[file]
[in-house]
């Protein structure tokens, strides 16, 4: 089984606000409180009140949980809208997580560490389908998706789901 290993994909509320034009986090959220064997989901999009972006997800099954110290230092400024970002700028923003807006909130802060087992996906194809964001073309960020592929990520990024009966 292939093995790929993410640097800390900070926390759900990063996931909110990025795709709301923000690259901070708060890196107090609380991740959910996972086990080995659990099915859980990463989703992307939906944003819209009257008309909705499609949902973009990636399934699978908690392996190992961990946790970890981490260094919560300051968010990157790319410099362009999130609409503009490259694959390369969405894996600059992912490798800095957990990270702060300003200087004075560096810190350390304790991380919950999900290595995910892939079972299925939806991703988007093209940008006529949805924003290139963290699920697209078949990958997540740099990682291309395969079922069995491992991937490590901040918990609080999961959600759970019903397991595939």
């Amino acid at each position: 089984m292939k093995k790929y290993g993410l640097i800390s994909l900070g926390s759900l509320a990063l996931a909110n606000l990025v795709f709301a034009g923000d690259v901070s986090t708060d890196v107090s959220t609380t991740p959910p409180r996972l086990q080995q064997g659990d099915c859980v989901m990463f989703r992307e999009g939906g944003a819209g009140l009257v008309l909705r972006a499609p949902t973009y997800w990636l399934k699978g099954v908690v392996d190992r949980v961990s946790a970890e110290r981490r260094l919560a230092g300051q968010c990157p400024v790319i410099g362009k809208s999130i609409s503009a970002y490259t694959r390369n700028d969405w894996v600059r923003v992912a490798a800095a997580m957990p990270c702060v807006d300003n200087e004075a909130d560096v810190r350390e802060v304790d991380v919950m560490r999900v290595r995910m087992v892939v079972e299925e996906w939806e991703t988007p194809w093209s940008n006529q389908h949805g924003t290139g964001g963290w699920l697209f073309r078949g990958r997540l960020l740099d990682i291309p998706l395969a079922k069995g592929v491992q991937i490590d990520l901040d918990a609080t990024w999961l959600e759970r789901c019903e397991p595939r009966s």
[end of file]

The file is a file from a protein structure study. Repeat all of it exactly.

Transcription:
[in-house]
């Protein structure tokens, strides 16, 4: 089984606000409180009140949980809208997580560490389908998706789901 290993994909509320034009986090959220064997989901999009972006997800099954110290230092400024970002700028923003807006909130802060087992996906194809964001073309960020592929990520990024009966 292939093995790929993410640097800390900070926390759900990063996931909110990025795709709301923000690259901070708060890196107090609380991740959910996972086990080995659990099915859980990463989703992307939906944003819209009257008309909705499609949902973009990636399934699978908690392996190992961990946790970890981490260094919560300051968010990157790319410099362009999130609409503009490259694959390369969405894996600059992912490798800095957990990270702060300003200087004075560096810190350390304790991380919950999900290595995910892939079972299925939806991703988007093209940008006529949805924003290139963290699920697209078949990958997540740099990682291309395969079922069995491992991937490590901040918990609080999961959600759970019903397991595939």
């Amino acid at each position: 089984m292939k093995k790929y290993g993410l640097i800390s994909l900070g926390s759900l509320a990063l996931a909110n606000l990025v795709f709301a034009g923000d690259v901070s986090t708060d890196v107090s959220t609380t991740p959910p409180r996972l086990q080995q064997g659990d099915c859980v989901m990463f989703r992307e999009g939906g944003a819209g009140l009257v008309l909705r972006a499609p949902t973009y997800w990636l399934k699978g099954v908690v392996d190992r949980v961990s946790a970890e110290r981490r260094l919560a230092g300051q968010c990157p400024v790319i410099g362009k809208s999130i609409s503009a970002y490259t694959r390369n700028d969405w894996v600059r923003v992912a490798a800095a997580m957990p990270c702060v807006d300003n200087e004075a909130d560096v810190r350390e802060v304790d991380v919950m560490r999900v290595r995910m087992v892939v079972e299925e996906w939806e991703t988007p194809w093209s940008n006529q389908h949805g924003t290139g964001g963290w699920l697209f073309r078949g990958r997540l960020l740099d990682i291309p998706l395969a079922k069995g592929v491992q991937i490590d990520l901040d918990a609080t990024w999961l959600e759970r789901c019903e397991p595939r009966s």